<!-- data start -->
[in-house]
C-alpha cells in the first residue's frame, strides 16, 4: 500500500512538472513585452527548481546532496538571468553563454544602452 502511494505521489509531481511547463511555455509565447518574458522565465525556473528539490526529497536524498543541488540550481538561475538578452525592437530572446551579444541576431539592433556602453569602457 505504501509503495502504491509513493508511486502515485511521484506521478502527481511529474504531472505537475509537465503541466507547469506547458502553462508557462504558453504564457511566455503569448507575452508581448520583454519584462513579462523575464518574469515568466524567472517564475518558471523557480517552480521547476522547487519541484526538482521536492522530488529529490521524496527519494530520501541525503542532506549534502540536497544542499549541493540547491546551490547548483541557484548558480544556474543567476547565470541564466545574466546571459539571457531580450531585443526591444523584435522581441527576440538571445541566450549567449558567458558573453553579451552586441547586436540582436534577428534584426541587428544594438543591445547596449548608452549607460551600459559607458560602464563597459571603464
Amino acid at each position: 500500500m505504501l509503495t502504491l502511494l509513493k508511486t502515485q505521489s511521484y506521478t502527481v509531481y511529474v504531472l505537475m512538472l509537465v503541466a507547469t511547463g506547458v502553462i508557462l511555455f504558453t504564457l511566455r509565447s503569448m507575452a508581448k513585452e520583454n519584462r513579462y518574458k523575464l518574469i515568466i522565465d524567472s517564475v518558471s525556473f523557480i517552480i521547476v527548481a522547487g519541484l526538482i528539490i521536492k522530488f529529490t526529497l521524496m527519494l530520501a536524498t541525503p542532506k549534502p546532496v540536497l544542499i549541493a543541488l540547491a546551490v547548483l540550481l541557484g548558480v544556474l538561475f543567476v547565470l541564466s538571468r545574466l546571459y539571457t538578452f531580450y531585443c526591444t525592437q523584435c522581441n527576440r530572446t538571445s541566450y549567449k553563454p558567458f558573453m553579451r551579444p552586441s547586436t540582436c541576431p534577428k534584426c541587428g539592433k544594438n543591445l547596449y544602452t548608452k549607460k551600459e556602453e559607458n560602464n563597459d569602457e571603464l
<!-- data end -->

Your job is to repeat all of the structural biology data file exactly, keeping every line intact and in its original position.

[in-house]
C-alpha cells in the first residue's frame, strides 16, 4: 500500500512538472513585452527548481546532496538571468553563454544602452 502511494505521489509531481511547463511555455509565447518574458522565465525556473528539490526529497536524498543541488540550481538561475538578452525592437530572446551579444541576431539592433556602453569602457 505504501509503495502504491509513493508511486502515485511521484506521478502527481511529474504531472505537475509537465503541466507547469506547458502553462508557462504558453504564457511566455503569448507575452508581448520583454519584462513579462523575464518574469515568466524567472517564475518558471523557480517552480521547476522547487519541484526538482521536492522530488529529490521524496527519494530520501541525503542532506549534502540536497544542499549541493540547491546551490547548483541557484548558480544556474543567476547565470541564466545574466546571459539571457531580450531585443526591444523584435522581441527576440538571445541566450549567449558567458558573453553579451552586441547586436540582436534577428534584426541587428544594438543591445547596449548608452549607460551600459559607458560602464563597459571603464
Amino acid at each position: 500500500m505504501l509503495t502504491l502511494l509513493k508511486t502515485q505521489s511521484y506521478t502527481v509531481y511529474v504531472l505537475m512538472l509537465v503541466a507547469t511547463g506547458v502553462i508557462l511555455f504558453t504564457l511566455r509565447s503569448m507575452a508581448k513585452e520583454n519584462r513579462y518574458k523575464l518574469i515568466i522565465d524567472s517564475v518558471s525556473f523557480i517552480i521547476v527548481a522547487g519541484l526538482i528539490i521536492k522530488f529529490t526529497l521524496m527519494l530520501a536524498t541525503p542532506k549534502p546532496v540536497l544542499i549541493a543541488l540547491a546551490v547548483l540550481l541557484g548558480v544556474l538561475f543567476v547565470l541564466s538571468r545574466l546571459y539571457t538578452f531580450y531585443c526591444t525592437q523584435c522581441n527576440r530572446t538571445s541566450y549567449k553563454p558567458f558573453m553579451r551579444p552586441s547586436t540582436c541576431p534577428k534584426c541587428g539592433k544594438n543591445l547596449y544602452t548608452k549607460k551600459e556602453e559607458n560602464n563597459d569602457e571603464l